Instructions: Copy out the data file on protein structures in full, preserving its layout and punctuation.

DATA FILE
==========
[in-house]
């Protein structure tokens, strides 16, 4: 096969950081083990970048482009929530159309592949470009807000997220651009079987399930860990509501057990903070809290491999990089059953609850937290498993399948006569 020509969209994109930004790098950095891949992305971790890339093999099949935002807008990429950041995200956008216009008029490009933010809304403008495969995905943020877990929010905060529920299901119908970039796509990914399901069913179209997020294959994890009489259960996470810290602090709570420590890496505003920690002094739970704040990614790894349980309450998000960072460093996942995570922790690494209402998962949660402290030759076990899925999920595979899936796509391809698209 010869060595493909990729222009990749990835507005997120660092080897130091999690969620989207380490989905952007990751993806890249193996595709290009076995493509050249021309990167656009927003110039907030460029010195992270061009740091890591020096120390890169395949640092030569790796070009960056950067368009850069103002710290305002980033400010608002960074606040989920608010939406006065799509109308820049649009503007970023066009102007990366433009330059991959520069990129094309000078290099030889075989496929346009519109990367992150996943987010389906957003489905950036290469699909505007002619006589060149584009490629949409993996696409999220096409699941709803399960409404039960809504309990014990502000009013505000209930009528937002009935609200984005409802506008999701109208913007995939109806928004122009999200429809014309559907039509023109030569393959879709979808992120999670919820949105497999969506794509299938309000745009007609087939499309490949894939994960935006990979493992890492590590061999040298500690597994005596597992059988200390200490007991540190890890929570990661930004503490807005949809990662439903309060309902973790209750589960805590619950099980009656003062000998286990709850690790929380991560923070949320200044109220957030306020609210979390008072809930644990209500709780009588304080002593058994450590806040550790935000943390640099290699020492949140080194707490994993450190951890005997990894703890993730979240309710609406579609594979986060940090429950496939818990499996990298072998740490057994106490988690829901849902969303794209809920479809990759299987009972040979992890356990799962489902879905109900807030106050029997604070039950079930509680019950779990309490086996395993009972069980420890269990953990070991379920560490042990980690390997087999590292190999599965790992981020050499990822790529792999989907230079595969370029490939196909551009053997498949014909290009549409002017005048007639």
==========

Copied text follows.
[in-house]
């Protein structure tokens, strides 16, 4: 096969950081083990970048482009929530159309592949470009807000997220651009079987399930860990509501057990903070809290491999990089059953609850937290498993399948006569 020509969209994109930004790098950095891949992305971790890339093999099949935002807008990429950041995200956008216009008029490009933010809304403008495969995905943020877990929010905060529920299901119908970039796509990914399901069913179209997020294959994890009489259960996470810290602090709570420590890496505003920690002094739970704040990614790894349980309450998000960072460093996942995570922790690494209402998962949660402290030759076990899925999920595979899936796509391809698209 010869060595493909990729222009990749990835507005997120660092080897130091999690969620989207380490989905952007990751993806890249193996595709290009076995493509050249021309990167656009927003110039907030460029010195992270061009740091890591020096120390890169395949640092030569790796070009960056950067368009850069103002710290305002980033400010608002960074606040989920608010939406006065799509109308820049649009503007970023066009102007990366433009330059991959520069990129094309000078290099030889075989496929346009519109990367992150996943987010389906957003489905950036290469699909505007002619006589060149584009490629949409993996696409999220096409699941709803399960409404039960809504309990014990502000009013505000209930009528937002009935609200984005409802506008999701109208913007995939109806928004122009999200429809014309559907039509023109030569393959879709979808992120999670919820949105497999969506794509299938309000745009007609087939499309490949894939994960935006990979493992890492590590061999040298500690597994005596597992059988200390200490007991540190890890929570990661930004503490807005949809990662439903309060309902973790209750589960805590619950099980009656003062000998286990709850690790929380991560923070949320200044109220957030306020609210979390008072809930644990209500709780009588304080002593058994450590806040550790935000943390640099290699020492949140080194707490994993450190951890005997990894703890993730979240309710609406579609594979986060940090429950496939818990499996990298072998740490057994106490988690829901849902969303794209809920479809990759299987009972040979992890356990799962489902879905109900807030106050029997604070039950079930509680019950779990309490086996395993009972069980420890269990953990070991379920560490042990980690390997087999590292190999599965790992981020050499990822790529792999989907230079595969370029490939196909551009053997498949014909290009549409002017005048007639």